"Any product or service that is used to accept, record, or register bets, or carry on a policy game or any other lottery, or play any game of chance, for money or other thing of value, or any activities that otherwise constitute gambling or gaming under applicable law, regardless of whether such activity is legal."
So this is a pretty wide definition of gambling that would, in theory ,cover both skill games (if they are "used to accept, record, or register bets") or "games of chance". In either case if they involve winning either real money or "other things of value".
In practice, I suspect the focus will usually be on whether there is a real money outcome.
What about games which don't have a real money reward, but instead reward you with something else of value, like virtual goods or real world rewards?
This is an issue that is only beginning to be explored, but there's a good argument that those kinds of games couldn't (or shouldn't) constitute gambling unless they're open loop, i.e. they permit the real world value to be traded.
This is one reason why most mobile and social games wouldn't constitute gambling even if they involve game of chance mechanics, because you can't actually realise real world value even if you're given a real world thing.
On the other hand, as Dave says, there are developments in virtual property law which are just beginning to point the other way. It'll be a while (if ever) before there's any consensus on that front, however.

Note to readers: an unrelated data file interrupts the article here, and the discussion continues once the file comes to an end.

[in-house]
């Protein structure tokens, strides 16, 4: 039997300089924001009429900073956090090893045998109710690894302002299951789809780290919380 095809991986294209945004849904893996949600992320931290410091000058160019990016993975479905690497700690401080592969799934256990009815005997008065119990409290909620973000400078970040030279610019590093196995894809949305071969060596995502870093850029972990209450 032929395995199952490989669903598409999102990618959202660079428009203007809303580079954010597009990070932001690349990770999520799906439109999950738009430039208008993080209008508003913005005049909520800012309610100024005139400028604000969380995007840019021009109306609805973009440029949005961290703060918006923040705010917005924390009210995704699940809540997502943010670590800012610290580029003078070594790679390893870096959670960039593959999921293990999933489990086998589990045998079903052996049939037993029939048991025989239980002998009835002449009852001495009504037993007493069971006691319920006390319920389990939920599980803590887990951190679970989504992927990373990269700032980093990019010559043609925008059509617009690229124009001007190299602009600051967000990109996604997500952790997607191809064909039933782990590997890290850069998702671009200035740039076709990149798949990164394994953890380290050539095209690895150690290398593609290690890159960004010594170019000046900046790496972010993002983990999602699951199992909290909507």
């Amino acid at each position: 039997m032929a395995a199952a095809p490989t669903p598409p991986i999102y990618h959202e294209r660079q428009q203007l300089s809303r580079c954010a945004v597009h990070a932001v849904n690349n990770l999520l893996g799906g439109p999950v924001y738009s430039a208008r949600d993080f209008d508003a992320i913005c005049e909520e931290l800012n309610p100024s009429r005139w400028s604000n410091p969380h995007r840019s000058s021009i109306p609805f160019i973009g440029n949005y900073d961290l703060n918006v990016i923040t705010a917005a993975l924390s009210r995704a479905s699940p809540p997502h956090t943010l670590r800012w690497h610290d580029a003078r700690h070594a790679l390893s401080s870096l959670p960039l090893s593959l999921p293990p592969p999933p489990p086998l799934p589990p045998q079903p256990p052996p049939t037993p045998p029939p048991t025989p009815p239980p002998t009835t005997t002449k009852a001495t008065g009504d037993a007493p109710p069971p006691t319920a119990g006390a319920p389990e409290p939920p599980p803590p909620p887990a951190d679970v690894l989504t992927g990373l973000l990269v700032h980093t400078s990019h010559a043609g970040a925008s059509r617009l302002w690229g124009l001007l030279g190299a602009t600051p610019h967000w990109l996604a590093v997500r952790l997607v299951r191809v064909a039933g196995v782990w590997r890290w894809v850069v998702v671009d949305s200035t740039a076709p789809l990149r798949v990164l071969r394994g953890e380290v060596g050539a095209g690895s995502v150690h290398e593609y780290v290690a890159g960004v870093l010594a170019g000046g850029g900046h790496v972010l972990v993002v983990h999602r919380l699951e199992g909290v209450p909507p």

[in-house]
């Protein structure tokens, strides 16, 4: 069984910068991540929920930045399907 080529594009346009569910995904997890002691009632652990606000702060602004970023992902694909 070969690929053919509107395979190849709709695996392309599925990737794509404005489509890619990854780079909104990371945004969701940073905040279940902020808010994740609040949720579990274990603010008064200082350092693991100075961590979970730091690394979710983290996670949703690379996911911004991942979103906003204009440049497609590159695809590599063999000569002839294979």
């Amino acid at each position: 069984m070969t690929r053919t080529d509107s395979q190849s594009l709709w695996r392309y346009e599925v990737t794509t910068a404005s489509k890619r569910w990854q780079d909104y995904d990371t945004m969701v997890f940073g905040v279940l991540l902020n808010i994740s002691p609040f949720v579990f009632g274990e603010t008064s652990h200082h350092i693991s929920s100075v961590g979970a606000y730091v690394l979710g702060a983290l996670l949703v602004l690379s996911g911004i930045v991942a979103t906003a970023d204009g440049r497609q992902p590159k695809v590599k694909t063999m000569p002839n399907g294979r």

2. Stepping away from the legal analysis, the more general point is that a lot of interactive entertainment businesses are looking at gambling as a new revenue source (and gambling businesses are looking at games in the same way).
The problem is that gambling law is structured around gambling games, not interactive entertainment games which is going to cause problems for both gambling businesses and interactive entertainment businesses alike as they continue to converge with each other.
It's an area which lawyers like me are being asked to advise upon more and more.
3. In practice, this is only going to be of real interest to some European (especially UK) and Asian businesses, since online gambling of any kind is either a no-go, or seriously difficult, in virtually all of the USA and large parts of mainland Europe right now.
That will change in time, but right now there is little point in a developer paying anyone for a licence to help develop gambling games if legally they aren't allowed to sell that game in the first place.
This is one of the main reasons why the UK is at the forefront of games and gambling right now, because its regulatory regime is friendly enough to permit it.